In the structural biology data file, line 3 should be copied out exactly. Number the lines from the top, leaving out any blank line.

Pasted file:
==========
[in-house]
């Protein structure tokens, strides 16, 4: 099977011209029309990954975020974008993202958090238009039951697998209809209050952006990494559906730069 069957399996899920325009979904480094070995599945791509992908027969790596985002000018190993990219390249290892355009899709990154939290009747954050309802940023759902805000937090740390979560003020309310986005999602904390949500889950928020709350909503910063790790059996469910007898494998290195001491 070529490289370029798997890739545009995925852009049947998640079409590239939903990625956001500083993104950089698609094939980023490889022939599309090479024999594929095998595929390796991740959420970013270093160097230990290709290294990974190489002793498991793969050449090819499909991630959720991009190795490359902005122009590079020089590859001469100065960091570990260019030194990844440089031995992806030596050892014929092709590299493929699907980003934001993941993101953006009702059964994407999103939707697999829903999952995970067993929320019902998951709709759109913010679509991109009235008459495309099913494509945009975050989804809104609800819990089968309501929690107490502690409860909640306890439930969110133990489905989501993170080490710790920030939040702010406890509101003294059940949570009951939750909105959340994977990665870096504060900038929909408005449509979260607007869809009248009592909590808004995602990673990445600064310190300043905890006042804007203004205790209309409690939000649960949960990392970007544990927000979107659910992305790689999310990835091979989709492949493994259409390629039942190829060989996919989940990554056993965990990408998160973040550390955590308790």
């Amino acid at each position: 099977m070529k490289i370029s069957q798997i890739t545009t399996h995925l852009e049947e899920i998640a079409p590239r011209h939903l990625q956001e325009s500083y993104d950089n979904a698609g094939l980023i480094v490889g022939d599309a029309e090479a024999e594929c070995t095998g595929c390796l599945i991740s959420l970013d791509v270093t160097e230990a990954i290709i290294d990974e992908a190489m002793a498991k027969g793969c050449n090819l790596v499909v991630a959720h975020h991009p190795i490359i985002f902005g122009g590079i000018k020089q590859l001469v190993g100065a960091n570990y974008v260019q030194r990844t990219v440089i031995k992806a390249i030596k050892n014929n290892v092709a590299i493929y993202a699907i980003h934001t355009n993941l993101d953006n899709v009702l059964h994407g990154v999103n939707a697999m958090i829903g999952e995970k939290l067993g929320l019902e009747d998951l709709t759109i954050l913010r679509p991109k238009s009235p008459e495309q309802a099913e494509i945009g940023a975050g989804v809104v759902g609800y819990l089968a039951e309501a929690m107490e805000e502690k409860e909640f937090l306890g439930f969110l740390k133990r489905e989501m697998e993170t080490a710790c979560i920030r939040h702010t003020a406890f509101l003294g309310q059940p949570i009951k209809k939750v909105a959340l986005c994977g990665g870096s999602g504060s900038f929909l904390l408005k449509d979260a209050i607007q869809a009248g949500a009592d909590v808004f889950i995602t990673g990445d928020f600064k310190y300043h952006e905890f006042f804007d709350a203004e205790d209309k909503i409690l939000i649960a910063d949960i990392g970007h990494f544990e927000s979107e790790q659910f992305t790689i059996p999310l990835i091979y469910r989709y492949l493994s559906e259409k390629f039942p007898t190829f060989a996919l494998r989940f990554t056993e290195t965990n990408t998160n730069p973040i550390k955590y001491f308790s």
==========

């Amino acid at each position: 099977m070529k490289i370029s069957q798997i890739t545009t399996h995925l852009e049947e899920i998640a079409p590239r011209h939903l990625q956001e325009s500083y993104d950089n979904a698609g094939l980023i480094v490889g022939d599309a029309e090479a024999e594929c070995t095998g595929c390796l599945i991740s959420l970013d791509v270093t160097e230990a990954i290709i290294d990974e992908a190489m002793a498991k027969g793969c050449n090819l790596v499909v991630a959720h975020h991009p190795i490359i985002f902005g122009g590079i000018k020089q590859l001469v190993g100065a960091n570990y974008v260019q030194r990844t990219v440089i031995k992806a390249i030596k050892n014929n290892v092709a590299i493929y993202a699907i980003h934001t355009n993941l993101d953006n899709v009702l059964h994407g990154v999103n939707a697999m958090i829903g999952e995970k939290l067993g929320l019902e009747d998951l709709t759109i954050l913010r679509p991109k238009s009235p008459e495309q309802a099913e494509i945009g940023a975050g989804v809104v759902g609800y819990l089968a039951e309501a929690m107490e805000e502690k409860e909640f937090l306890g439930f969110l740390k133990r489905e989501m697998e993170t080490a710790c979560i920030r939040h702010t003020a406890f509101l003294g309310q059940p949570i009951k209809k939750v909105a959340l986005c994977g990665g870096s999602g504060s900038f929909l904390l408005k449509d979260a209050i607007q869809a009248g949500a009592d909590v808004f889950i995602t990673g990445d928020f600064k310190y300043h952006e905890f006042f804007d709350a203004e205790d209309k909503i409690l939000i649960a910063d949960i990392g970007h990494f544990e927000s979107e790790q659910f992305t790689i059996p999310l990835i091979y469910r989709y492949l493994s559906e259409k390629f039942p007898t190829f060989a996919l494998r989940f990554t056993e290195t965990n990408t998160n730069p973040i550390k955590y001491f308790s």